§ 1. Mr. Ronald Atkins
asked the Chancellor of the Exchequer what recent representations he has received about the desirability of making the cost of travel to work allowable against tax.
§ The Minister of State, Treasury (Mr. Denzil Davies)
My right hon. Friend receives representations on this subject from time to time.
§ Mr. Atkins
Is my hon. Friend aware that between 60 and 70 per cent. of all car registrations are for company cars? Is there any reason why the more fortunate should enjoy tax remissions which are denied to commuters, thereby discouraging public transport and increasing the deficit which eventually has to be paid by the Exchequer?
§ Mr. Davies
My hon. Friend will know that when company cars are used for private purposes they are taxed and come within the tax set-up. They are not treated in that respect any differently from anybody else's expenditure on travel.
§ Mr. Costain
Does not the Minister appreciate the effect of the high cost of railway fares, particularly on those living in areas such as the South Coast? Does he not realise the effect that this will have on housing, which will become more and more expensive in London, because people will be unable, owing to the constant increases in railway fares, to live in the country? Cannot he make the cost of travel to work allowable against tax, in order to help the housing situation?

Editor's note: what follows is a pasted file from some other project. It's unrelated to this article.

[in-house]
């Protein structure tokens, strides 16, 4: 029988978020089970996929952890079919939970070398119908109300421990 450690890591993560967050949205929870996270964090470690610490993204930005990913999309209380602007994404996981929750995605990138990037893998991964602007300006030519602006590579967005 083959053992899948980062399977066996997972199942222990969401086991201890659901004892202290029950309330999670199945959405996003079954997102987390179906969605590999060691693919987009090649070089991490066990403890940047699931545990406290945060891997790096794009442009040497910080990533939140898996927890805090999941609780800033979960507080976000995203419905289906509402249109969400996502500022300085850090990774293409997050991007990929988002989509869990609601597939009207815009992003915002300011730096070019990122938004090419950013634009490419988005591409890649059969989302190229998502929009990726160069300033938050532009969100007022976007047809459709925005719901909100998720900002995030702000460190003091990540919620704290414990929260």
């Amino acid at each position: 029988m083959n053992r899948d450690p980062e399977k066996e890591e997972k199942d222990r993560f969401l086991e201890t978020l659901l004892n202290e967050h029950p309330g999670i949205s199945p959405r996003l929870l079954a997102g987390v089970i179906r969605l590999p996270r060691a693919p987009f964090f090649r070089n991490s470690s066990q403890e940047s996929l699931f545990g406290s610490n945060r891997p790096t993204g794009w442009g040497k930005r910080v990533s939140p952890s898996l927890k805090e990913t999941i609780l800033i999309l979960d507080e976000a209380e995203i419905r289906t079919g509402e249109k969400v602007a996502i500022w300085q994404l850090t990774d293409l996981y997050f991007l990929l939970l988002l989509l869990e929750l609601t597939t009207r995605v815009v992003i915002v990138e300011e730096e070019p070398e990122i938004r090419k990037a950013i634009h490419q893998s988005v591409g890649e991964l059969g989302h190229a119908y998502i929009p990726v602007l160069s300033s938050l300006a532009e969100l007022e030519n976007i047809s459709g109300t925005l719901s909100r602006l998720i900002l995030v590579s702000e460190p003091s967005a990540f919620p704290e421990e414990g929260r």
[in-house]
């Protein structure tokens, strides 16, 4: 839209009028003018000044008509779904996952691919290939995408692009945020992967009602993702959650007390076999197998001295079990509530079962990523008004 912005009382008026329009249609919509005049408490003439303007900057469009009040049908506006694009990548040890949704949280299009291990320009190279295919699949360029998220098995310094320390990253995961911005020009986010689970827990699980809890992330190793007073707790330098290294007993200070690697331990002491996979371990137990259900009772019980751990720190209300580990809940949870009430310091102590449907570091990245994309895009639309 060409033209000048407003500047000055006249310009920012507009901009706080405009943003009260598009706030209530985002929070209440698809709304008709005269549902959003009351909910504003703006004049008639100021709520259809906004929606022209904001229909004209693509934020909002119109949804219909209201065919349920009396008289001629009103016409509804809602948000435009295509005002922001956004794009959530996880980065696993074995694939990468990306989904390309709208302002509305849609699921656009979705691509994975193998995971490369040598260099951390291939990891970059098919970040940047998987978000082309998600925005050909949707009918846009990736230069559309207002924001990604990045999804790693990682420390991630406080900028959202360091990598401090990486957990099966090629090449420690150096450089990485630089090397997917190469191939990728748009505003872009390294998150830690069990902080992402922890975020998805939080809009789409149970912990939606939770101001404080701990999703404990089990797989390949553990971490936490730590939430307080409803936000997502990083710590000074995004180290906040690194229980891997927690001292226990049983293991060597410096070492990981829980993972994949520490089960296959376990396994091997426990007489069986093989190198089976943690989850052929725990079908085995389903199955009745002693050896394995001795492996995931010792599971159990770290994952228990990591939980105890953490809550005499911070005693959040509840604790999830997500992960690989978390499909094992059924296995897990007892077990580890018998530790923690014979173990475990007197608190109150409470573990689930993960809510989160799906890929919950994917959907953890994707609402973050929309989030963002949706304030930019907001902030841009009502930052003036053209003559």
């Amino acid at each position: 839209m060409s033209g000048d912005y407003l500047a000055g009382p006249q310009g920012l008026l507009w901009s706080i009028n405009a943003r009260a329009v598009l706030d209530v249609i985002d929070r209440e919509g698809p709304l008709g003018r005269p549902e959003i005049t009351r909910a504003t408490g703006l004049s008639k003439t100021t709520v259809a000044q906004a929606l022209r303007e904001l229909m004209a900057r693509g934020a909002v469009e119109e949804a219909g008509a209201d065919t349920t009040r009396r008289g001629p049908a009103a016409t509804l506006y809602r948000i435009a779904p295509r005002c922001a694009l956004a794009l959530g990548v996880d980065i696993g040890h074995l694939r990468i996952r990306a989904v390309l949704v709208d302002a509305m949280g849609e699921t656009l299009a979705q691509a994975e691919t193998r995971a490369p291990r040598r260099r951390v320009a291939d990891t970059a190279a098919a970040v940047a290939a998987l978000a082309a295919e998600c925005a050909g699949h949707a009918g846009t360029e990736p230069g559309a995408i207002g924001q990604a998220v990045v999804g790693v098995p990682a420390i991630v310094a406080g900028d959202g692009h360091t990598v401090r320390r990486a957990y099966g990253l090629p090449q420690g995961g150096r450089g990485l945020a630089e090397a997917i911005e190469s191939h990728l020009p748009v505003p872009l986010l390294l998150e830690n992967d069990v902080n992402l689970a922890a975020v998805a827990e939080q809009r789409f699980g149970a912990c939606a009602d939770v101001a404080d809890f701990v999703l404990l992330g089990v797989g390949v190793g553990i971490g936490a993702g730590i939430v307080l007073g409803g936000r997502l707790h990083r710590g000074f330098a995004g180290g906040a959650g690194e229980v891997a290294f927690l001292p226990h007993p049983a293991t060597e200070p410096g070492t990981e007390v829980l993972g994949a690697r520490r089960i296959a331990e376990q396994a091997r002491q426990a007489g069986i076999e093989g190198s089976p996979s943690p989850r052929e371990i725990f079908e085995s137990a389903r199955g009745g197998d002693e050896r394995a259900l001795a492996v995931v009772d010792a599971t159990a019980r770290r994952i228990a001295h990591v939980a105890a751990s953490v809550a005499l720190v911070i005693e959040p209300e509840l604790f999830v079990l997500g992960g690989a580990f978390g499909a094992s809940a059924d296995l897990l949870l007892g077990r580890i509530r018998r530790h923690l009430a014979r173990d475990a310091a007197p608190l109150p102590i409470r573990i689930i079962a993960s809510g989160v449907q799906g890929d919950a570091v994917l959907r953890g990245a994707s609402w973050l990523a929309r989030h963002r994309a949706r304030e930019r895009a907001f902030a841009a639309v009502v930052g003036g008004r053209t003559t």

§ Mr. Davies
I fully appreciate the difficulties caused to many people by the high cost of travel to work. Surely, the difficulties are greatest in the rural areas, where there is very low economic activity. But the way to solve the problem is not through the tax system.
§ Mr. Corbett
Will my hon. Friend try to be a little more open-minded about this matter? Is he not aware that literally hundreds of thousands of commuters have had six fare increases in the last two years and that travel-to-work costs have gone up by about 120 per cent., although in that period earnings rose by only 30 per cent.? Will he not keep an open mind in order to see whether some help can be given in relation to some part of travel-to-work costs at the basic rate of tax?
§ Mr. Davies
The difficulty here is to distinguish between one kind of expenditure and another. Costs have gone up over a wide field, and I do not think that it would be right or fair to allow relief on one kind of expenditure while denying it in regard to another.
§ Mr. Bowden
Is the Minister aware that his replies will cause great anger among a large number of commuters? His totally unreasonable attitude in refusing to look at this matter with an open mind is disgraceful. Some of my constituents have to spend a quarter of their gross earnings on getting to and from work. Will not the Minister look at it again?